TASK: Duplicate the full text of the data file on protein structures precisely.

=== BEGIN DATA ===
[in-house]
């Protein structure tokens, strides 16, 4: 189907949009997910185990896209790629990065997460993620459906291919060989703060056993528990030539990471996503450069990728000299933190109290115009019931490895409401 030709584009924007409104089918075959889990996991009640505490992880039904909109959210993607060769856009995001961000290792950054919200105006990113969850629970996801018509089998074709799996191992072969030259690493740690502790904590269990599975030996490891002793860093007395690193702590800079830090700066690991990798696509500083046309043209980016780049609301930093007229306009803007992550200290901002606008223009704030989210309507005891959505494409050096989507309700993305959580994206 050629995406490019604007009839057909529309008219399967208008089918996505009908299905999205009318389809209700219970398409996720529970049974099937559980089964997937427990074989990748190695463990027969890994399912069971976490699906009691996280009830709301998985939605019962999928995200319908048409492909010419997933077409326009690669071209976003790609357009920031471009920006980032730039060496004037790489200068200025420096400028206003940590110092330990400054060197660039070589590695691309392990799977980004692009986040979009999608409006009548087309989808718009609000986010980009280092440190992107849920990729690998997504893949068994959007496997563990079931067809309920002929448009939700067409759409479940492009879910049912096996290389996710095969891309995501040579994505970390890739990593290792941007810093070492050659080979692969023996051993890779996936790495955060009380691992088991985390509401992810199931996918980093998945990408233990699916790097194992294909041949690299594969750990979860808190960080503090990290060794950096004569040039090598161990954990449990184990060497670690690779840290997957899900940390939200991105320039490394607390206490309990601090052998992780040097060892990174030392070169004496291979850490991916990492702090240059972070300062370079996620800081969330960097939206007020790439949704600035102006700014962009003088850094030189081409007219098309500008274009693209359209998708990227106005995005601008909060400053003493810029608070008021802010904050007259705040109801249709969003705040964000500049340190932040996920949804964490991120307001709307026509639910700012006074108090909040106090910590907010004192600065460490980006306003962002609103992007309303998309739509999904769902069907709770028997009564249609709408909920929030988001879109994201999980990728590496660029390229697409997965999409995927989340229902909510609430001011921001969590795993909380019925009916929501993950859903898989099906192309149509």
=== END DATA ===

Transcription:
[in-house]
């Protein structure tokens, strides 16, 4: 189907949009997910185990896209790629990065997460993620459906291919060989703060056993528990030539990471996503450069990728000299933190109290115009019931490895409401 030709584009924007409104089918075959889990996991009640505490992880039904909109959210993607060769856009995001961000290792950054919200105006990113969850629970996801018509089998074709799996191992072969030259690493740690502790904590269990599975030996490891002793860093007395690193702590800079830090700066690991990798696509500083046309043209980016780049609301930093007229306009803007992550200290901002606008223009704030989210309507005891959505494409050096989507309700993305959580994206 050629995406490019604007009839057909529309008219399967208008089918996505009908299905999205009318389809209700219970398409996720529970049974099937559980089964997937427990074989990748190695463990027969890994399912069971976490699906009691996280009830709301998985939605019962999928995200319908048409492909010419997933077409326009690669071209976003790609357009920031471009920006980032730039060496004037790489200068200025420096400028206003940590110092330990400054060197660039070589590695691309392990799977980004692009986040979009999608409006009548087309989808718009609000986010980009280092440190992107849920990729690998997504893949068994959007496997563990079931067809309920002929448009939700067409759409479940492009879910049912096996290389996710095969891309995501040579994505970390890739990593290792941007810093070492050659080979692969023996051993890779996936790495955060009380691992088991985390509401992810199931996918980093998945990408233990699916790097194992294909041949690299594969750990979860808190960080503090990290060794950096004569040039090598161990954990449990184990060497670690690779840290997957899900940390939200991105320039490394607390206490309990601090052998992780040097060892990174030392070169004496291979850490991916990492702090240059972070300062370079996620800081969330960097939206007020790439949704600035102006700014962009003088850094030189081409007219098309500008274009693209359209998708990227106005995005601008909060400053003493810029608070008021802010904050007259705040109801249709969003705040964000500049340190932040996920949804964490991120307001709307026509639910700012006074108090909040106090910590907010004192600065460490980006306003962002609103992007309303998309739509999904769902069907709770028997009564249609709408909920929030988001879109994201999980990728590496660029390229697409997965999409995927989340229902909510609430001011921001969590795993909380019925009916929501993950859903898989099906192309149509």